Education and Schools in Oman
The standard of education and schools in Oman has improved in recent years, thanks to increased spending by the government. But thanks to the language barrier and cultural challenges, expat parents generally choose to send their children to private international schools in Oman, or send them to boarding school in their home country.
Public schools in Oman
There are many public schools in Oman, and education in these schools is free of charge until the end of secondary education. Omani government schools are single sex, with boys and girls attending separate schools.
Government schools largely cater for Omani nationals. Classes are taught in Arabic and follow an Islamic curriculum. Non-Muslim expats therefore may have difficulty enrolling their children in local schools in Oman.
International schools in Oman
There are a number of international private schools in Oman which cater for a variety of nationalities, including American, British, Indian, French, German and Japanese. Most of these are based in the capital, Muscat.
International schools in Oman generally offer a high standard of education and modern facilities. As such, many wealthy Omani nationals also enrol their children here.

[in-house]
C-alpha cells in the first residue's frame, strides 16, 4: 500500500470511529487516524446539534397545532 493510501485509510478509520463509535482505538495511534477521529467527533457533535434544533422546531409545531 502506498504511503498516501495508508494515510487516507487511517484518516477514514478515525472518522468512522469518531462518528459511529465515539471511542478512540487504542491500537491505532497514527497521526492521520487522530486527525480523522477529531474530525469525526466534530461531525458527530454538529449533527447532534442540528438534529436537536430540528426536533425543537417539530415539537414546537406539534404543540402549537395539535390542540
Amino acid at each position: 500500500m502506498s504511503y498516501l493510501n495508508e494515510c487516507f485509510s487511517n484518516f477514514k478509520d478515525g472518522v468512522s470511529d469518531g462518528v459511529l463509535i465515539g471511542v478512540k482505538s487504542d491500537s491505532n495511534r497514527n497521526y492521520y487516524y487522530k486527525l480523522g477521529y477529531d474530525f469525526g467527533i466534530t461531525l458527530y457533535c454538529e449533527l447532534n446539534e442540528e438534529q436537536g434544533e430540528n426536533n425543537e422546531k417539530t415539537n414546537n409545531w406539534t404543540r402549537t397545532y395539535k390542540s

Unlike government schools in Oman, most international schools are co-educational.
School runs from 8am to 2.30pm Sunday to Thursday. Some schools, particularly those catering for Asian expats, operate on two shifts, one in the morning and the other in the evening, to cater for the increased demand.
The cost of tuition at international schools in Oman is high and expats should ensure that they make provision for this in their contract negotiations when moving to Oman with children. Most schools demand that fees are paid upfront prior to the first day of term, and some schools even expect a non-refundable deposit and the provision of administration fees.
Due to the large expat community in Oman, demand for places at international schools is high and space limited. Expat parents need to consider their options carefully and plan well ahead of time.
Some schools require that children sit for an entrance exam.
Supporting documents that may be required include:
Completed school application form
Passport photos of the child
Copies of the child’s birth certificate
Up-to-date immunisation record
Reports from previous schools